Published in the Santa Barbara Sentinel under the pen name Elizabeth Rose. Chris is known as “Jason” in the I Heart stories.
I work at a grocery store as a cashier.
To say it’s been humbling is an understatement.
Instead of seeking a job in a cozy little boutique (my usual fallback plan), I pursued this job to see if I could actually work without ego.
That was my thought, anyway, as I filled out the application.
But one afternoon about a week after I started, I found myself crying on a park bench. Sobbing, really.
The sun was shining. Kids were playing. I was miserable.
Turns out, facing the ego is 1,000 percent more difficult than I thought.
And the struggle’s only begun.
The first day as a cashier was great.
My co-workers are really nice, and I was actually having a little fun. (Scanning groceries is kinda satisfying. I think it’s the beeping sound. A childhood fantasy realized.)
There’s also a sense of anonymity that comes with this job as if I’m playing a version of myself.
It also brings a type of relief – I can just do the job and go home.
Absent is the need to succeed. The pressure to be “the best” is gone.
Maybe this is what contentment feels like, I thought. Maybe I’ve finally found a little peace.
But as the days went on, the novelty wore off and the ego settled in.
What’s that guy’s problem?
It’s only been 30 minutes since I clocked in?!
My knees hurt.
Why the F am I doing this again?
I have a college degree!
That’s when it hit me: I was in the trenches. In the wretched bowels of the ego.
And the worst part? It oozed out to affect the rest of my life.
I found myself in a bad mood about 80 percent of my day.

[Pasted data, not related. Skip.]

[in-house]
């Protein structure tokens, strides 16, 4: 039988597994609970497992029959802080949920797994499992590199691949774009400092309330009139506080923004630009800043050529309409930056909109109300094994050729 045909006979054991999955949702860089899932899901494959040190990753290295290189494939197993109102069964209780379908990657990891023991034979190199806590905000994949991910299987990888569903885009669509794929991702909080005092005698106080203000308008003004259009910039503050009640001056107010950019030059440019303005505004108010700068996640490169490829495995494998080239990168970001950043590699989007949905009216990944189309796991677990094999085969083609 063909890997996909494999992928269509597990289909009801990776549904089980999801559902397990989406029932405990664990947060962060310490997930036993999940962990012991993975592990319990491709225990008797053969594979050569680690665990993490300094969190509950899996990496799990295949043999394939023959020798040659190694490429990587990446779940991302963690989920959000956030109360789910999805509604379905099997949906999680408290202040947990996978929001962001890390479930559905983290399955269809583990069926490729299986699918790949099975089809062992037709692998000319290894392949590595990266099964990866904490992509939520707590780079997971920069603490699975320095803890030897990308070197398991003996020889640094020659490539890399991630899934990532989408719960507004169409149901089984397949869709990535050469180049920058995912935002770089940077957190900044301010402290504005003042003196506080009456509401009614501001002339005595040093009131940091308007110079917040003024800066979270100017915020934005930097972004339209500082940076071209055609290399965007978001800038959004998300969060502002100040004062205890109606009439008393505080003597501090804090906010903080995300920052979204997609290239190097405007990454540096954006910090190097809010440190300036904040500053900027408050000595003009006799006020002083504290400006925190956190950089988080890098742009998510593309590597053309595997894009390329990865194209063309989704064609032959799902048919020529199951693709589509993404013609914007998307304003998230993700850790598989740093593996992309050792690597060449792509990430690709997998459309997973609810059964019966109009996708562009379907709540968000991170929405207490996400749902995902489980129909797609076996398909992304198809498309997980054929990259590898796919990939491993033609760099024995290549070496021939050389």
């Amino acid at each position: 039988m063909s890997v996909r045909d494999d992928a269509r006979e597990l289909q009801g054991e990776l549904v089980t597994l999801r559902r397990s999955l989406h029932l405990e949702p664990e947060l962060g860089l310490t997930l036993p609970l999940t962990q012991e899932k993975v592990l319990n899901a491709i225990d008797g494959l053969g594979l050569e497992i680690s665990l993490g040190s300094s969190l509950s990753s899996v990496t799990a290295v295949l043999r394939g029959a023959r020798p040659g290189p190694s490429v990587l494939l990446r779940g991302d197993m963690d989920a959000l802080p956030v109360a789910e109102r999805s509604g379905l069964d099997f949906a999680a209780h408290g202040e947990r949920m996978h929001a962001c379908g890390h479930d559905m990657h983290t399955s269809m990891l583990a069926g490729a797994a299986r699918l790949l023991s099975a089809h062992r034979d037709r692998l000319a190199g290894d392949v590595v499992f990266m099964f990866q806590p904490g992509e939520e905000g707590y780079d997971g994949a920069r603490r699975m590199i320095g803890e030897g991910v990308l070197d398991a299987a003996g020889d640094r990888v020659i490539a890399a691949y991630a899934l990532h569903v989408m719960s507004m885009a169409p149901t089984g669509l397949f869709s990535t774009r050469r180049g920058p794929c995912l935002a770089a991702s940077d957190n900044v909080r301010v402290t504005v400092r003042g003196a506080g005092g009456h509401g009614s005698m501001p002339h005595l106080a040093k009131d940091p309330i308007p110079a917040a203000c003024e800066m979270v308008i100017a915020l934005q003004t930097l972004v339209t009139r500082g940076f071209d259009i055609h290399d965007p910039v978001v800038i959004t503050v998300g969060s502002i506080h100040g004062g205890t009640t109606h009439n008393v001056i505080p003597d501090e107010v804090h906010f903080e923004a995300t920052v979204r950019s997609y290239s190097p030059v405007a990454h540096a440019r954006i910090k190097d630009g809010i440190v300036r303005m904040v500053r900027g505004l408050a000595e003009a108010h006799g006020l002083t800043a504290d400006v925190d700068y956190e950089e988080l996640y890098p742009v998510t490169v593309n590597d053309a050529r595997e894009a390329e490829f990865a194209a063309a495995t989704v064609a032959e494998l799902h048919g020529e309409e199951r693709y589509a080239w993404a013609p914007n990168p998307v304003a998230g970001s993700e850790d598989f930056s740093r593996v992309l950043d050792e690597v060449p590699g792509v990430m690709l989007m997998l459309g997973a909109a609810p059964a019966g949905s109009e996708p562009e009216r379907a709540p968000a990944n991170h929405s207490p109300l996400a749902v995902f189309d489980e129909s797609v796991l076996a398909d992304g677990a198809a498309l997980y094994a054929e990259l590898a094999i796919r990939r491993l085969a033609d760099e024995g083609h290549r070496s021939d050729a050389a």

Little things would set me off.
A slight change of plans, for example, would shoot me down a hole of pessimism.
I was the new critic in town.
Nothing was good enough.
Then guilt would set in because I fell for the ego’s dirty tricks.
I seemed to retreat back to a place I worked so hard to get out of and willingly threw myself back in.
Up For The Challenge?
The middle of last year (the exact time I left my job in California, moved in with Jason, and “risked it all” for the sake of love), I made a vow that I would delve deeper into my self.
Go into the dark shadows and really face personal issues that make me shudder. Alleviate emotional weight I’ve carried around for so long.
And a handful of other hidden gems collected since childhood that can make a person feel not-so-warm-and-fuzzy.
I knew it would be hard emotionally, but for some reason, I had it in mind that it wouldn’t be that difficult.
Now that I’d made a conscious decision to face my demons, I could observe each like animals at the zoo. Examine them from a safe distance, learn from afar.
The ego is a sneaky bastard. It gradually pulls you into the suffocating muck of negativity before you realize what’s going on.
And I’m still working through it.
Practice Makes You Feel Less Insane
Each day (hell, each minute) I have to reset.
I sometimes fantasize about what it would be like to go back to the days unawareness.
How much easier it seems to turn a blind eye to bad habits and cycles to break.
But I’ve gone this far and there’s no turning back now.
My third eye is permanently open.
But through this emotional discomfort, I see the other side.
If I try really hard, (like, really F’ing hard) the anger surrounding my heart dissipates, if only for a few moments.
It doesn’t always happen, but when it does, softness and ease take its place.
The challenge is to remain neutral, observe emotions when they arise, and allow them to pass without clinging and deciphering them into oblivion.
At least, that’s kinda what Buddha says.
I don’t want to be a person that feels “too good” for a job, certain people, or places on this Earth.
I don’t want that to be me.
So I trudge through, on my hands and knees, and continue to the battle with the ego.
And I’ll strive to do so until I am able to find some space and clarity to allow my inner self to be free.